Saturday, 26 April 2008

Norman Geras on Iraq

Over on the wonderful normblog, Norman Geras argues passionately and persuasively in support of the invasion of Iraq, an unusual viewpoint for someone on the left. You should definitely read him if you think your own views would be seriously challenged. I doubt that I do him any justice if I summarise his position as being this: that the overthrow of a murderous fascist dictator was justification enough, and that other possibly ulterior motives by those invading were of little import set against that. To those who point out that there are plenty of other murderous fascist dictators in the world and we're not in the business of overthrowing them, he says that our failure to do the right thing elsewhere doesn't alter the fact that we did so here.

I am less clear though whether he considers that we had a moral responsibility to undertake effective 'post invasion planning' (well that's the term politicians seem to favour), and whether our failure to do so weakened the morality of invading. If the end result of our invasion is that Iraq is left in a state of civil war until another murderous fascist dictator makes his way to the top of the heap, any moral satisfaction we derive from the overthrow of the last one will be pretty meaningless.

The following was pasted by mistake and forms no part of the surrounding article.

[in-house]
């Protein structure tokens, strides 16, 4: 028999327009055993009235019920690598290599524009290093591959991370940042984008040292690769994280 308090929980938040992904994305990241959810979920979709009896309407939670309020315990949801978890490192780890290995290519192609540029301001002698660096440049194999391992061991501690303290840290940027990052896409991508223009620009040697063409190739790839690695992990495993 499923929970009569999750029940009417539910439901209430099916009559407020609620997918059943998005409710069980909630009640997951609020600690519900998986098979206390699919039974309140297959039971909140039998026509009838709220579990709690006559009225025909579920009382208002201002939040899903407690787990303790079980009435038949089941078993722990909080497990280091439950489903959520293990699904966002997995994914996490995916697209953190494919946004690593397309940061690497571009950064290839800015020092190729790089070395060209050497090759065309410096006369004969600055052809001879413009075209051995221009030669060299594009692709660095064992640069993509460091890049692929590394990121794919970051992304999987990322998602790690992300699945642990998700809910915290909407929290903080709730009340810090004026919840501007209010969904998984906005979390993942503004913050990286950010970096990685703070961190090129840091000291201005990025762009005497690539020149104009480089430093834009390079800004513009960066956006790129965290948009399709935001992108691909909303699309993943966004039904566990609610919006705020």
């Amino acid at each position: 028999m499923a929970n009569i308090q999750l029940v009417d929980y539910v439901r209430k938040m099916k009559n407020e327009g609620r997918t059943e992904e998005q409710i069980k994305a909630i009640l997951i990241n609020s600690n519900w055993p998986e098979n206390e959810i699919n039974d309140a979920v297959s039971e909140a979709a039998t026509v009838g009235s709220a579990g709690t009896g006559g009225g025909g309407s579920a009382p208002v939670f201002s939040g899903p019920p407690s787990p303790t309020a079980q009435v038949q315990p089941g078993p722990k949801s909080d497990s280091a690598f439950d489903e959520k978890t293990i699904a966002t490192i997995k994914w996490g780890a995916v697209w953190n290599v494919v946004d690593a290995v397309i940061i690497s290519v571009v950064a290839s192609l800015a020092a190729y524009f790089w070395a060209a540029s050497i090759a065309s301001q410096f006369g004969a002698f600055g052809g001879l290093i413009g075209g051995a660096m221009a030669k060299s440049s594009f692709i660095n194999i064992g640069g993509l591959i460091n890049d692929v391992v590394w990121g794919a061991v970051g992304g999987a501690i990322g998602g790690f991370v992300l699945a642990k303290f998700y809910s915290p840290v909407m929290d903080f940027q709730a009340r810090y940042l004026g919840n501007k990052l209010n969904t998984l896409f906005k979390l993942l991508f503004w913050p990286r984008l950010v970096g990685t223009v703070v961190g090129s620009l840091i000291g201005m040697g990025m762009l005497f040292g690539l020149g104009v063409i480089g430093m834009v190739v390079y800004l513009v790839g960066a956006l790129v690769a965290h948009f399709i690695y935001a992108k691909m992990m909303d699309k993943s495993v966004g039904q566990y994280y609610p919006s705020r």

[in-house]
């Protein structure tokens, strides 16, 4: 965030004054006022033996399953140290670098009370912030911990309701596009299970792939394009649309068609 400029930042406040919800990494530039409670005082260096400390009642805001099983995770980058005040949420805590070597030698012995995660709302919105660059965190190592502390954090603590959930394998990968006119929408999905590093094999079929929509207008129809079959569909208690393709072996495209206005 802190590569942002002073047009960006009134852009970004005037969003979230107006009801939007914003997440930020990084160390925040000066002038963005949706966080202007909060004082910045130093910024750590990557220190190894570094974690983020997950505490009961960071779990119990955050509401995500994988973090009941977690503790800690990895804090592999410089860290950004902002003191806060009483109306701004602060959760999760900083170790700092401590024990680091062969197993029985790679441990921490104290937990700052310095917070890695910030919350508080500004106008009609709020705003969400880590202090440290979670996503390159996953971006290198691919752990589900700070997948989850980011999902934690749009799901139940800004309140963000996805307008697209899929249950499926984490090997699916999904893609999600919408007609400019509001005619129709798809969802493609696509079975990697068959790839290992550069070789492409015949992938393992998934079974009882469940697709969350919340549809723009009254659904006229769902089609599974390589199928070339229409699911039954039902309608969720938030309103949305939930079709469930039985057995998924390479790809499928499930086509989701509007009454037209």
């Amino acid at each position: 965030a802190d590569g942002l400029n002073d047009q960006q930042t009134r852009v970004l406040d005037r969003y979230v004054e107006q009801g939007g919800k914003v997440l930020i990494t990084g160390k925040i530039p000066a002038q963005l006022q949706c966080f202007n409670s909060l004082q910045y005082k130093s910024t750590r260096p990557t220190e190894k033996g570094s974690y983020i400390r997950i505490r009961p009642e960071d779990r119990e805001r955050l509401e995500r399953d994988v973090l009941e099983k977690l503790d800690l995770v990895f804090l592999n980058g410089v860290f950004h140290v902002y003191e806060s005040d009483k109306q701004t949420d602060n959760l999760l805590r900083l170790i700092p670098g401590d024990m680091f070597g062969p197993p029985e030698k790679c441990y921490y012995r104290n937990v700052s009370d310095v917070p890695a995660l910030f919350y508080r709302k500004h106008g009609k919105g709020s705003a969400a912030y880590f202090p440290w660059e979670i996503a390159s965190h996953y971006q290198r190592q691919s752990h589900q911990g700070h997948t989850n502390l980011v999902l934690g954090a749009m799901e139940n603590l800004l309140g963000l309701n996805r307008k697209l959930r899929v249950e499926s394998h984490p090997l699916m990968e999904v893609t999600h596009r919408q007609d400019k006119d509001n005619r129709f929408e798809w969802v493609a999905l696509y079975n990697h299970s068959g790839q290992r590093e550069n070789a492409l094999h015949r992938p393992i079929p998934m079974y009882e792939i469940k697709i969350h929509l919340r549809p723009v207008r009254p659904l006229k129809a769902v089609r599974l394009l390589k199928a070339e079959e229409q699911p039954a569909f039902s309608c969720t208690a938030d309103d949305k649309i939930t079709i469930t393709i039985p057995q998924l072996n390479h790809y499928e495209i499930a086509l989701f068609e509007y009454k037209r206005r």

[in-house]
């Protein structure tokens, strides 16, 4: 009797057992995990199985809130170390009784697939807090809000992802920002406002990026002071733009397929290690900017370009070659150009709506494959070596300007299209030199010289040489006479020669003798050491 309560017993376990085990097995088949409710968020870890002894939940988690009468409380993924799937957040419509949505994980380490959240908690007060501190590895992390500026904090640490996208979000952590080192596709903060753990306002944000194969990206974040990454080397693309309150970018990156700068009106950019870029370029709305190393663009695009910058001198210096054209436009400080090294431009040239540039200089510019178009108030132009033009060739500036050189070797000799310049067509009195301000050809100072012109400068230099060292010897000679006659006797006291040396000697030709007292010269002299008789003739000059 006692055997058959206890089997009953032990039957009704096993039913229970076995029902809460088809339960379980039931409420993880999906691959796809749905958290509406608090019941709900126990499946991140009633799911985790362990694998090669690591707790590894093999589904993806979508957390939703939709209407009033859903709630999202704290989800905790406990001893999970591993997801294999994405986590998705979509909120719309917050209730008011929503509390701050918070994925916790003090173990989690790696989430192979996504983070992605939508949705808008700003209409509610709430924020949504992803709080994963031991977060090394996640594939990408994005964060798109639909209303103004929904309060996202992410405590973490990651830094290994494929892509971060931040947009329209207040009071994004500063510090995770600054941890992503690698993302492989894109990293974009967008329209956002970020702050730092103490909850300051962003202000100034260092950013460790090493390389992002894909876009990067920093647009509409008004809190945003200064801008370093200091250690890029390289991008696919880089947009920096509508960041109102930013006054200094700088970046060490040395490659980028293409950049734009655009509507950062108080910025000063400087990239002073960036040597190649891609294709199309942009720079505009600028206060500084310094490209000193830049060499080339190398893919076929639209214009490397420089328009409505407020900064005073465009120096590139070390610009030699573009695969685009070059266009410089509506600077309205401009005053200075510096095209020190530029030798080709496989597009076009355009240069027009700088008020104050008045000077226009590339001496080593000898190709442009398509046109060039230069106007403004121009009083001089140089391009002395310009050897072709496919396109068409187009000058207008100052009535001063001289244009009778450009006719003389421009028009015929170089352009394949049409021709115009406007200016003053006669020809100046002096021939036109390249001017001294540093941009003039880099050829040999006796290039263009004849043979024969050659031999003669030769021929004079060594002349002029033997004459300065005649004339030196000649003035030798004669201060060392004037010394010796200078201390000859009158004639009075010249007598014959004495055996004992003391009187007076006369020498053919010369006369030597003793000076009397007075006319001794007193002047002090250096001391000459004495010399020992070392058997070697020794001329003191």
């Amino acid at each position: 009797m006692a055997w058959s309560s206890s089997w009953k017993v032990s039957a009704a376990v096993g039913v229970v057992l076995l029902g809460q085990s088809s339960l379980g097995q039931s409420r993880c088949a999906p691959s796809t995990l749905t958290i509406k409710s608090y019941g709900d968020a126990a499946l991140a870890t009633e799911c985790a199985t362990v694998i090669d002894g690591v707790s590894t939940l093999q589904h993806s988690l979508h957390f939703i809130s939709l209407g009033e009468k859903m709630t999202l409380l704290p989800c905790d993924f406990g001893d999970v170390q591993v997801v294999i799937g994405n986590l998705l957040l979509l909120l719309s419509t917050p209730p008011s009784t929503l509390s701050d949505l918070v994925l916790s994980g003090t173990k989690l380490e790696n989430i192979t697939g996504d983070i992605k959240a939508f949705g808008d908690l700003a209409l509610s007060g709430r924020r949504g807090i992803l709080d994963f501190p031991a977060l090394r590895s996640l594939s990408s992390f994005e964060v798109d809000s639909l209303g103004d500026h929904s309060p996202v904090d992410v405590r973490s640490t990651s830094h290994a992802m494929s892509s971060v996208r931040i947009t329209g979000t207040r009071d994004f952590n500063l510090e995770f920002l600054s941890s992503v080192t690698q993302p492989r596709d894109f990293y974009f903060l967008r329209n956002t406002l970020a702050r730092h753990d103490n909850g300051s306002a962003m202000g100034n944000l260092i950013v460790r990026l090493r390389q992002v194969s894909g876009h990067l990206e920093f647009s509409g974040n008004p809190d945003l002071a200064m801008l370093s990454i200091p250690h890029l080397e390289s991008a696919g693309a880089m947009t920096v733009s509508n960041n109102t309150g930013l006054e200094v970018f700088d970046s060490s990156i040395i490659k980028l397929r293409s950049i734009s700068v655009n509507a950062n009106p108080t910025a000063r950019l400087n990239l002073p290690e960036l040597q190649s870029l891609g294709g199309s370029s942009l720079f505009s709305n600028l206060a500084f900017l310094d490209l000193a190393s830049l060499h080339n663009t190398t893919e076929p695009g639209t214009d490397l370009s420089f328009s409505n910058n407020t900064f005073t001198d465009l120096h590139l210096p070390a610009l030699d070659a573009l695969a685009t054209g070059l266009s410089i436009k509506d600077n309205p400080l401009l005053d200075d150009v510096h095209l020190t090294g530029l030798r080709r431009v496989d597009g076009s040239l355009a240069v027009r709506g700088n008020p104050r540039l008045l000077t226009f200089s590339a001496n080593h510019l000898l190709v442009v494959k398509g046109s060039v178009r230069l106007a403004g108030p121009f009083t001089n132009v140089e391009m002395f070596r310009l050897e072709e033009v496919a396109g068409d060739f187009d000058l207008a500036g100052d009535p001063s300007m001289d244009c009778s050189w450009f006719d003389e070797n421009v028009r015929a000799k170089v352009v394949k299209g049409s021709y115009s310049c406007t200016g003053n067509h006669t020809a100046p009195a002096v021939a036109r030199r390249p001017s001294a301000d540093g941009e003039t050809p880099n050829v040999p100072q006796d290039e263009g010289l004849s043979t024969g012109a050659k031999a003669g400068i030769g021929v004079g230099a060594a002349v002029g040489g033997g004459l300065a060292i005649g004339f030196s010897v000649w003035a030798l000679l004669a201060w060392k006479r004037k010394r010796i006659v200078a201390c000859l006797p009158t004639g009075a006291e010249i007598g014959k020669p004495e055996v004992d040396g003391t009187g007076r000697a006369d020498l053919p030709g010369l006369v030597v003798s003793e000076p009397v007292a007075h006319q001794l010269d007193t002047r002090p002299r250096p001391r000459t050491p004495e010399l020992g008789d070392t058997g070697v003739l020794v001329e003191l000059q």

I think that Jim Holt's lrb article is pertinent here too; he argues that US interests lie in there being continuing instability in Iraq, as this provides them with their best opportunity to secure Iraq's oil supplies. If he's right, then Britain's failure to consider the US motive for invading was wrong, because it failed to determine the (immoral) outcome they sought and might already have achieved.

My own position is that we were wrong to invade, not because there was no justification whatever for the overthrow of Saddam but because we didn't begin to consider or prepare for the entirely foreseeable outcome, let alone accept responsibility for it. The lies about WMD matter too despite what Norman says. They matter because it was the claim that Iraq represented an immediate threat to us that was the justification for invading without due consideration of the consequence.

More importantly though, I think that arguing the rights and wrongs of invading is little more than debating history right now; we are where we are and Iraq is a mess. We need politicians who take on board our present responsibility and have a clear strategy; at this point there is none and no prospect of one either, unless it's the hope that sooner or later the problem will go away if we keep our heads down long enough. Politicians who have taken us into a war (however justified) using lies and evasions are unlikely to be the ones to bring us out of it with honour.

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